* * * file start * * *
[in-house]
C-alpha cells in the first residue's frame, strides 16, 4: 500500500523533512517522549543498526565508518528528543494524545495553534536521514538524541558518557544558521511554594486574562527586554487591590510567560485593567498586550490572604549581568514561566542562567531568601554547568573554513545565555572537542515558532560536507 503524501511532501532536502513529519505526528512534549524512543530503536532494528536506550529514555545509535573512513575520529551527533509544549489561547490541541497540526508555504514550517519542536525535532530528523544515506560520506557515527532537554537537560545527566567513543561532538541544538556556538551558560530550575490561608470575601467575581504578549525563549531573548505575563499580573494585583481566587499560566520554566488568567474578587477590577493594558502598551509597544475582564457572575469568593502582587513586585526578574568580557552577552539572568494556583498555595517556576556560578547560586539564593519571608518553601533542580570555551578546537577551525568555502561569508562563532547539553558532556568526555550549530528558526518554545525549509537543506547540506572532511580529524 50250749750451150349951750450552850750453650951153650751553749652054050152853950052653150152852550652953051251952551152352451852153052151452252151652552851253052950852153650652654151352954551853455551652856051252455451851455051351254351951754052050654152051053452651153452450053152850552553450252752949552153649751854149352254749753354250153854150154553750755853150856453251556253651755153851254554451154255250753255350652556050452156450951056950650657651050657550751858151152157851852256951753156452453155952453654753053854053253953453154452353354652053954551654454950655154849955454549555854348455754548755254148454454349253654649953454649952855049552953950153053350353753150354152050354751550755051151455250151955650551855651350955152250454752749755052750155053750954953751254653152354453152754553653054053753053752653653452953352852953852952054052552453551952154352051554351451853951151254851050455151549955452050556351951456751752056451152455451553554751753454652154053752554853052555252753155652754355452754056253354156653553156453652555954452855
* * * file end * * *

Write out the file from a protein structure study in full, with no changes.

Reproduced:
[in-house]
C-alpha cells in the first residue's frame, strides 16, 4: 500500500523533512517522549543498526565508518528528543494524545495553534536521514538524541558518557544558521511554594486574562527586554487591590510567560485593567498586550490572604549581568514561566542562567531568601554547568573554513545565555572537542515558532560536507 503524501511532501532536502513529519505526528512534549524512543530503536532494528536506550529514555545509535573512513575520529551527533509544549489561547490541541497540526508555504514550517519542536525535532530528523544515506560520506557515527532537554537537560545527566567513543561532538541544538556556538551558560530550575490561608470575601467575581504578549525563549531573548505575563499580573494585583481566587499560566520554566488568567474578587477590577493594558502598551509597544475582564457572575469568593502582587513586585526578574568580557552577552539572568494556583498555595517556576556560578547560586539564593519571608518553601533542580570555551578546537577551525568555502561569508562563532547539553558532556568526555550549530528558526518554545525549509537543506547540506572532511580529524 50250749750451150349951750450552850750453650951153650751553749652054050152853950052653150152852550652953051251952551152352451852153052151452252151652552851253052950852153650652654151352954551853455551652856051252455451851455051351254351951754052050654152051053452651153452450053152850552553450252752949552153649751854149352254749753354250153854150154553750755853150856453251556253651755153851254554451154255250753255350652556050452156450951056950650657651050657550751858151152157851852256951753156452453155952453654753053854053253953453154452353354652053954551654454950655154849955454549555854348455754548755254148454454349253654649953454649952855049552953950153053350353753150354152050354751550755051151455250151955650551855651350955152250454752749755052750155053750954953751254653152354453152754553653054053753053752653653452953352852953852952054052552453551952154352051554351451853951151254851050455151549955452050556351951456751752056451152455451553554751753454652154053752554853052555252753155652754355452754056253354156653553156453652555954452855